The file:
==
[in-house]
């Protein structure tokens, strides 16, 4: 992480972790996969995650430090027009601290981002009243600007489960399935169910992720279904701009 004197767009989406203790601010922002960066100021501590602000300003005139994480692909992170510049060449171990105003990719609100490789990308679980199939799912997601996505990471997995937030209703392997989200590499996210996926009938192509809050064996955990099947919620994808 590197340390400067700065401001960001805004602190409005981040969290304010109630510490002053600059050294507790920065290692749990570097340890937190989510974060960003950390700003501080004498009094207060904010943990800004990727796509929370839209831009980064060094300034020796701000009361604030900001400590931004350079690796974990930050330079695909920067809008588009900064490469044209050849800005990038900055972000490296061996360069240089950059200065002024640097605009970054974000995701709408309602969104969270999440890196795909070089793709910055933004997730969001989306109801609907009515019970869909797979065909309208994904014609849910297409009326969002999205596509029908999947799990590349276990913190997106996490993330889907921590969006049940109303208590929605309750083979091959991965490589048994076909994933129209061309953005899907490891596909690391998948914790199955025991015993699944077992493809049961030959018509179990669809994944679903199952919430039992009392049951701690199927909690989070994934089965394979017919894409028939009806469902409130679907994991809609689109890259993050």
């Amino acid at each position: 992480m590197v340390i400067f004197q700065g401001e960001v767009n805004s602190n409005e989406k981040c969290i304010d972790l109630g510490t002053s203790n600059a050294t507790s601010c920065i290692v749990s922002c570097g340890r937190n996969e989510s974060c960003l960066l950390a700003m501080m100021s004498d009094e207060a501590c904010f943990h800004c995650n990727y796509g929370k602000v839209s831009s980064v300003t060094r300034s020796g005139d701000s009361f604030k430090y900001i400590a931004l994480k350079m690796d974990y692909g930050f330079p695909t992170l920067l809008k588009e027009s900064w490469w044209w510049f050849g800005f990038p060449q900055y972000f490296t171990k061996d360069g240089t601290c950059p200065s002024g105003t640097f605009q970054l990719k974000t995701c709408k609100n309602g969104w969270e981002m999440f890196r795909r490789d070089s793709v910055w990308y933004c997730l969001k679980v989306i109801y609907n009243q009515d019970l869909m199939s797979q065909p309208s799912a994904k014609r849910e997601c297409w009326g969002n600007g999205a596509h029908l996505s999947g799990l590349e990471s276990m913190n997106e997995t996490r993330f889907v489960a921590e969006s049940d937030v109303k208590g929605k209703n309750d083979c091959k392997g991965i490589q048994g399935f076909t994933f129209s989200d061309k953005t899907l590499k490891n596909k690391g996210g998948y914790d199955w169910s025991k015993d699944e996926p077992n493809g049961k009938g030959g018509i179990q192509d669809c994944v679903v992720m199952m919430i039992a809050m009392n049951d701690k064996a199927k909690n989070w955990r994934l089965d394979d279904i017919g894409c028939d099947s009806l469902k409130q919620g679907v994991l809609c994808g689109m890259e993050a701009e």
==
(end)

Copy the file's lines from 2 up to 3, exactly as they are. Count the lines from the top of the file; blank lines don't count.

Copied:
């Protein structure tokens, strides 16, 4: 992480972790996969995650430090027009601290981002009243600007489960399935169910992720279904701009 004197767009989406203790601010922002960066100021501590602000300003005139994480692909992170510049060449171990105003990719609100490789990308679980199939799912997601996505990471997995937030209703392997989200590499996210996926009938192509809050064996955990099947919620994808 590197340390400067700065401001960001805004602190409005981040969290304010109630510490002053600059050294507790920065290692749990570097340890937190989510974060960003950390700003501080004498009094207060904010943990800004990727796509929370839209831009980064060094300034020796701000009361604030900001400590931004350079690796974990930050330079695909920067809008588009900064490469044209050849800005990038900055972000490296061996360069240089950059200065002024640097605009970054974000995701709408309602969104969270999440890196795909070089793709910055933004997730969001989306109801609907009515019970869909797979065909309208994904014609849910297409009326969002999205596509029908999947799990590349276990913190997106996490993330889907921590969006049940109303208590929605309750083979091959991965490589048994076909994933129209061309953005899907490891596909690391998948914790199955025991015993699944077992493809049961030959018509179990669809994944679903199952919430039992009392049951701690199927909690989070994934089965394979017919894409028939009806469902409130679907994991809609689109890259993050």
């Amino acid at each position: 992480m590197v340390i400067f004197q700065g401001e960001v767009n805004s602190n409005e989406k981040c969290i304010d972790l109630g510490t002053s203790n600059a050294t507790s601010c920065i290692v749990s922002c570097g340890r937190n996969e989510s974060c960003l960066l950390a700003m501080m100021s004498d009094e207060a501590c904010f943990h800004c995650n990727y796509g929370k602000v839209s831009s980064v300003t060094r300034s020796g005139d701000s009361f604030k430090y900001i400590a931004l994480k350079m690796d974990y692909g930050f330079p695909t992170l920067l809008k588009e027009s900064w490469w044209w510049f050849g800005f990038p060449q900055y972000f490296t171990k061996d360069g240089t601290c950059p200065s002024g105003t640097f605009q970054l990719k974000t995701c709408k609100n309602g969104w969270e981002m999440f890196r795909r490789d070089s793709v910055w990308y933004c997730l969001k679980v989306i109801y609907n009243q009515d019970l869909m199939s797979q065909p309208s799912a994904k014609r849910e997601c297409w009326g969002n600007g999205a596509h029908l996505s999947g799990l590349e990471s276990m913190n997106e997995t996490r993330f889907v489960a921590e969006s049940d937030v109303k208590g929605k209703n309750d083979c091959k392997g991965i490589q048994g399935f076909t994933f129209s989200d061309k953005t899907l590499k490891n596909k690391g996210g998948y914790d199955w169910s025991k015993d699944e996926p077992n493809g049961k009938g030959g018509i179990q192509d669809c994944v679903v992720m199952m919430i039992a809050m009392n049951d701690k064996a199927k909690n989070w955990r994934l089965d394979d279904i017919g894409c028939d099947s009806l469902k409130q919620g679907v994991l809609c994808g689109m890259e993050a701009e």